This week’s Quaker video: “You’re a Quaker? You mean, like, Amish?” It’s something all Quakers have heard. Max Carter, professor of Quaker religion studies at Guilford College, tells us about the differences between Quakers and the Amish.
Are Quakers Amish? That’s a question that almost everyone who goes to Guilford College (where we’re filming this today) gets. A number of my students will say when they find out they’re going to a Quaker College, “Will we have to ride a horse? Will we have to give up electricity? Will we have to wear gray?”
What I often tell my students is the main difference between the Quakers and the Amish is that the Amish drive their own buggy; Quakers drive others buggy.
Are Quakers Amish?
The real answer is that there’s a spiritual connection between the Quakers and the Amish. There’s no organic connection between the Quakers and the Amish.
The Amish grew out of the radical reformation, the anabaptist movements of the 1500’s and 1600’s, out of southern Germany, the Alsace area of France and Switzerland in response to the protestant reformation, and a desire to take those reforms further, to create the “true church” of adult, voluntary believers who accept the discipline of the church and associated themselves around the gospels especially and lived out the meaning of the gospels in plainness, in simplicity, in adult baptism, and pacifism, or what they would call “biblical nonresistance.”
The Quakers emerged out of the English Civil War period a century later. Similar desires to restore original Christianityâ€”it was a restorationist movement tooâ€”but there’s no organic connection with what was happening on the continent.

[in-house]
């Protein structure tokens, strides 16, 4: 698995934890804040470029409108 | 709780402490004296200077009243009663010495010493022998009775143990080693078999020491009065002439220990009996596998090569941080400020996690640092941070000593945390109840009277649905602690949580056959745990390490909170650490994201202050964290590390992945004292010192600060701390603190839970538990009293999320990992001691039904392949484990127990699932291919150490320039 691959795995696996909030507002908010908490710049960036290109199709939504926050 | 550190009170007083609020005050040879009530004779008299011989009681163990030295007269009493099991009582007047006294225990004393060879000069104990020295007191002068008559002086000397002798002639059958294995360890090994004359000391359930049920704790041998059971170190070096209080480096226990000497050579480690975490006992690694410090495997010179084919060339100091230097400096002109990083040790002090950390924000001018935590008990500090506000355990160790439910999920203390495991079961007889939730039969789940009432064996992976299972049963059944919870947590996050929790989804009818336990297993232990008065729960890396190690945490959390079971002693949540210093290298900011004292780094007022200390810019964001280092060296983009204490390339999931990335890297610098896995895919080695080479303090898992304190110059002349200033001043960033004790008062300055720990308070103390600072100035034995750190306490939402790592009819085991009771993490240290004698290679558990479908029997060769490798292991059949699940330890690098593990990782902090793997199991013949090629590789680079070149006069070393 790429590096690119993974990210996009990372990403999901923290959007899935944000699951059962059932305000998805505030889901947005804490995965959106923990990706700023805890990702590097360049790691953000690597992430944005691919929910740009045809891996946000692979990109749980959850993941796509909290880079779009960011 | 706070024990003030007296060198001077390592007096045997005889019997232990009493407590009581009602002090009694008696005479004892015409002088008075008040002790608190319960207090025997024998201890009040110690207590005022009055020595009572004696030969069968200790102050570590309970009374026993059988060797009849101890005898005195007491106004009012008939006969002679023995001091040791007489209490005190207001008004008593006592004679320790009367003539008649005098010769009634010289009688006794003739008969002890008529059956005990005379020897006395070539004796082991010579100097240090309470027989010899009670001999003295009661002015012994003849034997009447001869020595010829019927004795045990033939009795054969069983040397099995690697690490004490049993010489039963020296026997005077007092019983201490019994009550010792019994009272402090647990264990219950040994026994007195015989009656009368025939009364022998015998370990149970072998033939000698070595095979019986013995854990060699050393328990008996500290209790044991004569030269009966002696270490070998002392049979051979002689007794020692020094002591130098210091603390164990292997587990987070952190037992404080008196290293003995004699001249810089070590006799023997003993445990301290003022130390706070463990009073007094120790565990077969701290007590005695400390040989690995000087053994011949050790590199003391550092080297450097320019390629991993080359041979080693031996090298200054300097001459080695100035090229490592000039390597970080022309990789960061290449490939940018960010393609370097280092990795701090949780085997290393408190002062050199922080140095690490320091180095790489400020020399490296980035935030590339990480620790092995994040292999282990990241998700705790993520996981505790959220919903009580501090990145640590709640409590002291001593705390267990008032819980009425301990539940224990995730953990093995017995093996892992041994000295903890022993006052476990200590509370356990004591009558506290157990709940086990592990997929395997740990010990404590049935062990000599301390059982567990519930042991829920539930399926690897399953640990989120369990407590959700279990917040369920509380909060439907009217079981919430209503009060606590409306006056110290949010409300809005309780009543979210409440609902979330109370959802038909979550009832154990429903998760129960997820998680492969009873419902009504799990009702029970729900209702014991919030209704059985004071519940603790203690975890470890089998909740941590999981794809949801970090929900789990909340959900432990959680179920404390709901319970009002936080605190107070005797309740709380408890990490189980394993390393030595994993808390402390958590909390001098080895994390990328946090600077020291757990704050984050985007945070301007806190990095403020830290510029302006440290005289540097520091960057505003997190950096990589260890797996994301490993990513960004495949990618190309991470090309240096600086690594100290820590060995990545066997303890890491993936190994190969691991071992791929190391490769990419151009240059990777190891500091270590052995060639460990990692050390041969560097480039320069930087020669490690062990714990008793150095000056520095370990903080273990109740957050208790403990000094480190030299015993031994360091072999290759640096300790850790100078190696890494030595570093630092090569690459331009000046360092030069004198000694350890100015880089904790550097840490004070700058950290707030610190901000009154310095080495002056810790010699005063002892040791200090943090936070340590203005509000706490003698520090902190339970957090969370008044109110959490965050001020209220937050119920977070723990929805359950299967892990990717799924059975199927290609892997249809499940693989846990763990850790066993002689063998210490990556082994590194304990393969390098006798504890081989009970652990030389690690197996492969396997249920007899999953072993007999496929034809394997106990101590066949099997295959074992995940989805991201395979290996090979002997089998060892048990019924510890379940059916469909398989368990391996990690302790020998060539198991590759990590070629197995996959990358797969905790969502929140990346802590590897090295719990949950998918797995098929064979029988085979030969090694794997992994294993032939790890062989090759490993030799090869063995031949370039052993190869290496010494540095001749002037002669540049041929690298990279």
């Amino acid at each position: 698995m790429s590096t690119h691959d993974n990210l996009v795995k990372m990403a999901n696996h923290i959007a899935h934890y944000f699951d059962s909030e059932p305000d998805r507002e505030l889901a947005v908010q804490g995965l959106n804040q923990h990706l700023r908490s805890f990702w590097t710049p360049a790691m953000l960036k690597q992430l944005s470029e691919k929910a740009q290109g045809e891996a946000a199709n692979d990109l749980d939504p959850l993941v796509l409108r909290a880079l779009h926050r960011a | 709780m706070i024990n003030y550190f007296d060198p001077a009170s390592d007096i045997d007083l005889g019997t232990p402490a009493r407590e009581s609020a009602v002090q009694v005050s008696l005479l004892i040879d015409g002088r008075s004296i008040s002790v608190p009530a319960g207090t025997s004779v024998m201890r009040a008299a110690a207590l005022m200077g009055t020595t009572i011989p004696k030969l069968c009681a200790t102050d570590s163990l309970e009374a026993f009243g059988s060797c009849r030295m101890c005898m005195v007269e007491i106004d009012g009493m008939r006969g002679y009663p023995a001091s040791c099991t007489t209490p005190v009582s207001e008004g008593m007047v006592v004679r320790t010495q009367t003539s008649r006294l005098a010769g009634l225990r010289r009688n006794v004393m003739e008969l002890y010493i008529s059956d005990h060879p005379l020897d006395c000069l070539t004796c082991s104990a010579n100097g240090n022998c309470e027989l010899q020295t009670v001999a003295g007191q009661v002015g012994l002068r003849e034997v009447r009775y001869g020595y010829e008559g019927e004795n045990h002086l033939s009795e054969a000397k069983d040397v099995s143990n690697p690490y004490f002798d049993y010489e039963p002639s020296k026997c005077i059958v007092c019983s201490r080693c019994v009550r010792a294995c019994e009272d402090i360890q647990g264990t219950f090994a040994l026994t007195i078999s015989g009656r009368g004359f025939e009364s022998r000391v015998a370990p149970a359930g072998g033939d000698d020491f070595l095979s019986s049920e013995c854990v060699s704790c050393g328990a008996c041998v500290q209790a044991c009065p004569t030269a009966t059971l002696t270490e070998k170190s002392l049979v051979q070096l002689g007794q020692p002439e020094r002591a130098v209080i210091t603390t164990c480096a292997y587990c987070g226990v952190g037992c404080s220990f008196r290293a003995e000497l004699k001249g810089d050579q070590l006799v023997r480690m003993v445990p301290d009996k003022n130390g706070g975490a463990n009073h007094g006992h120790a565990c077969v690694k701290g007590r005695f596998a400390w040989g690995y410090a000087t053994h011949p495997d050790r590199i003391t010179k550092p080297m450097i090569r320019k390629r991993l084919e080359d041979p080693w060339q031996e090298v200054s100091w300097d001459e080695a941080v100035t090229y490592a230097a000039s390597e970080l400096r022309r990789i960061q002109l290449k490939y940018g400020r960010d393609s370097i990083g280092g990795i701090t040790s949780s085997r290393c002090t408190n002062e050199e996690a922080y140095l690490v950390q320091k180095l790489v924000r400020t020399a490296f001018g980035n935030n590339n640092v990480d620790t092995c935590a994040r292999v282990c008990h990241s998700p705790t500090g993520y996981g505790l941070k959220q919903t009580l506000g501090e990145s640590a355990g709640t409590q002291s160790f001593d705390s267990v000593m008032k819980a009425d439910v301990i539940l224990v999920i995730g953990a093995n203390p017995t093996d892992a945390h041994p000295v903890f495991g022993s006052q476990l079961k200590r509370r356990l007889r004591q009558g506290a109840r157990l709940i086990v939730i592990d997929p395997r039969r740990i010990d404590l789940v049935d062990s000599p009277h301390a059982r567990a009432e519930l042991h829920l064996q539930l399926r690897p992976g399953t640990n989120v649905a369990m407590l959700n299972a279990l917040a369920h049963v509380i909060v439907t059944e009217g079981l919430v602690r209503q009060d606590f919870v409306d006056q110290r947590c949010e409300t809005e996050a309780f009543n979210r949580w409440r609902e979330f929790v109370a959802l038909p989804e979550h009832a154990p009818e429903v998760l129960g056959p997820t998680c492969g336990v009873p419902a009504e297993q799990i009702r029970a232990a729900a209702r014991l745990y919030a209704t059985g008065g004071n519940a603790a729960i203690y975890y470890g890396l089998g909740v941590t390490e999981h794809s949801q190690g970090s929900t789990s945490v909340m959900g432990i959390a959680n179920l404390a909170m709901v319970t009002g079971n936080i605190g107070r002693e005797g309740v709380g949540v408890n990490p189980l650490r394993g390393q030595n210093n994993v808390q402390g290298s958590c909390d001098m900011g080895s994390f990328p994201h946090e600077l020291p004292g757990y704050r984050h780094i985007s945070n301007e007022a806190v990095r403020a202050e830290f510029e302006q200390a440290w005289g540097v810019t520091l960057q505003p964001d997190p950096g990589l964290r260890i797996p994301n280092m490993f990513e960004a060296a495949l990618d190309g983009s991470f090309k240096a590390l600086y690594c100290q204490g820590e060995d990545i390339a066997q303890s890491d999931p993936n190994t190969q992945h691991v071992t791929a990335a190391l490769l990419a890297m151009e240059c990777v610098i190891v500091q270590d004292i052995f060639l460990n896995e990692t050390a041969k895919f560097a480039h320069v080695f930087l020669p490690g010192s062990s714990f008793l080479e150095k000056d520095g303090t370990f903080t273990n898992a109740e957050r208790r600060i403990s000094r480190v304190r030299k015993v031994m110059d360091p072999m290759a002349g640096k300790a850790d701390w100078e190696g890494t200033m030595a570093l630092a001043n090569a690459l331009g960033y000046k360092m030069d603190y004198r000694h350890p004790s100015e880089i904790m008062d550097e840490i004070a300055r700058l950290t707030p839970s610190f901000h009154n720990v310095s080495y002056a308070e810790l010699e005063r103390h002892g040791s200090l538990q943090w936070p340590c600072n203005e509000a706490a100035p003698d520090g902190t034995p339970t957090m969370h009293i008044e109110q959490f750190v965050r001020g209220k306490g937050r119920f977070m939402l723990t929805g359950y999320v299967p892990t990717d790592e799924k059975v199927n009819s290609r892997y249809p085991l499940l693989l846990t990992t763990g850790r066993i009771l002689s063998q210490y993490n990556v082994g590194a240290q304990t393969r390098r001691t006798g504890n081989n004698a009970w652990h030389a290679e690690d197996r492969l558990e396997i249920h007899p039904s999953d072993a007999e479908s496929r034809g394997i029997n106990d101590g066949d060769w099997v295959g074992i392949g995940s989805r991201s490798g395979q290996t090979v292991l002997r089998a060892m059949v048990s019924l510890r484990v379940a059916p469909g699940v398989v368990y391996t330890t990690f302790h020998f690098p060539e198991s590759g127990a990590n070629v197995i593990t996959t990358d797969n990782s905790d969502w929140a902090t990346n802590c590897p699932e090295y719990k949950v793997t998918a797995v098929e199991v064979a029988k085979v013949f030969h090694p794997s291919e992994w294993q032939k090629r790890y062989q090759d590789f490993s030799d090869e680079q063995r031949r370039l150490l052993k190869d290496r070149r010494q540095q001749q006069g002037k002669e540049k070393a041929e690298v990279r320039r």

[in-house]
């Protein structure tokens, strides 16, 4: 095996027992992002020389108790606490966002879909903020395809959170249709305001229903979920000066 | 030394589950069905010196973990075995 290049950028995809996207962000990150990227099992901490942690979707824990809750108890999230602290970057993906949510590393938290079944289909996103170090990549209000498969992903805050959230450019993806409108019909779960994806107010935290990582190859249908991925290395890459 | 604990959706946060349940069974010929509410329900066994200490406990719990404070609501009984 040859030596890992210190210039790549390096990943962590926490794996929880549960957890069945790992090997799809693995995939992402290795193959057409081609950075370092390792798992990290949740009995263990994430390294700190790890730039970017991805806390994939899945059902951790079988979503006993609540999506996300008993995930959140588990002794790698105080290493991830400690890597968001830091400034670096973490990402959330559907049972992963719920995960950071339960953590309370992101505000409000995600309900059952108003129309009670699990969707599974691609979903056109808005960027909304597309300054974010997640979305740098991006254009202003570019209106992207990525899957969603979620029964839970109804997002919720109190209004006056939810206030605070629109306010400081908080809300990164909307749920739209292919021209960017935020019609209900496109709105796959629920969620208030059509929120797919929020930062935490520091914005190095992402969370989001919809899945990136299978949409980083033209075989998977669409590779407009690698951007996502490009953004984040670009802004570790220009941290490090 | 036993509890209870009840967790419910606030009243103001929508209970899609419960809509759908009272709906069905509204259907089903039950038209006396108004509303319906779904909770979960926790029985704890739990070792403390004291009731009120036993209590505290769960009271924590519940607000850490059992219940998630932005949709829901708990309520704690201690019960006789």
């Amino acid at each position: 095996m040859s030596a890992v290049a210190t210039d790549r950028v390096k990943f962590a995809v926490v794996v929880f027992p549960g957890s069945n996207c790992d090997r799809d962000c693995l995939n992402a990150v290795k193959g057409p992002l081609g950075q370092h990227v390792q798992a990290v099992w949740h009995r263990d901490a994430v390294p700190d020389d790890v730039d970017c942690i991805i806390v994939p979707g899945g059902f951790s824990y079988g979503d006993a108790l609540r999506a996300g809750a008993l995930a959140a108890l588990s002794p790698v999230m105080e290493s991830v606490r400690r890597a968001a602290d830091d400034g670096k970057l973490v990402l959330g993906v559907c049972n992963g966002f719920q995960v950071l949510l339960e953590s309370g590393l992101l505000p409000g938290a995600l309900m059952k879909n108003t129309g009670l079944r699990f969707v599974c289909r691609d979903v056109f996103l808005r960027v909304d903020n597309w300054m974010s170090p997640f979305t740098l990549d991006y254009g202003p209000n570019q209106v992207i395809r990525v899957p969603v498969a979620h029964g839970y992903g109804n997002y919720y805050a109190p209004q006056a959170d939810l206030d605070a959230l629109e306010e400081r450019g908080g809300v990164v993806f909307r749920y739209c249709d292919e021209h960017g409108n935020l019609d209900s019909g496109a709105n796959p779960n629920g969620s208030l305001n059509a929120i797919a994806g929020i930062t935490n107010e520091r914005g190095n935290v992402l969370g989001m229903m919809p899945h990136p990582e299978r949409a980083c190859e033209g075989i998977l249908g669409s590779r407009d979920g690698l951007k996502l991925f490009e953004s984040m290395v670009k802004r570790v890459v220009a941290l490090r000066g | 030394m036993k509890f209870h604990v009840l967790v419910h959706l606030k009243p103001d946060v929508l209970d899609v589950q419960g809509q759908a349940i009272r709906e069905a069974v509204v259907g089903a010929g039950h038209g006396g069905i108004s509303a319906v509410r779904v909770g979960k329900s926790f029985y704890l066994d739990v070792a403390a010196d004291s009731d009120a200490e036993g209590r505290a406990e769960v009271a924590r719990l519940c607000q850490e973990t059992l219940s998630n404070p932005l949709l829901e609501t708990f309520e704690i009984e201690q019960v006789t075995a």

How Quaker Used to Dress
The reason so many people make the mistake of equating the Quakers with the Amish is the Amish dress the way that Quakers used to. The Amish came into the American colonies in the early 1700’s on the invitation of William Penn and other Quakers to Pennsylvania for religious freedom. They came as German Peasant stock, dressing like German Bauern would dress, and they looked at their Quaker neighbors and saw them dressing in their broad brim hats and bonnets and plain clothes and said, “works for us.”
The Differences Between Quakers and Amish
But there are very significant differences between the Amish and the Quakers. The Amish, for example, believe in separation from a fallen world. A fundamental theological understanding is to be separate. “Come out from among them and be ye separate.”
Quakers have followed William Penn’s dictate of “loving the world with weaned affections,” to be “in the world but not of it,” so Quakers have not been as separate from the world.
The Amish have a theology that is still fairly Calvinist without the pre-destination. Quakers have a theology that is more open to the possibility of understanding one’s salvation in this life. The Amish will not talk about eternal assurance or the ability to know in this life whether one is in reconciliation with God.
And quite importantly, the Amish do not allow women to speak or have authority in church. Quakers from the very beginning have always seen the spiritual equality of men and women. So if you go to an Amish worship service, which is 3 and a half hours in German, women will not speak a word, unless they’re singing a hymn. There are no women in authority, no women in leadership, and that just isn’t the case among Quakers.
There are also a variety of differences in terms of form. Quakers do not use the outward forms of baptism and communion typically, and those are very central to Anabaptist and Amish understanding. The importance of baptism as a sign of entering into the church as an adult, and the importance twice a year of the Lord’s supper, foot washing as well.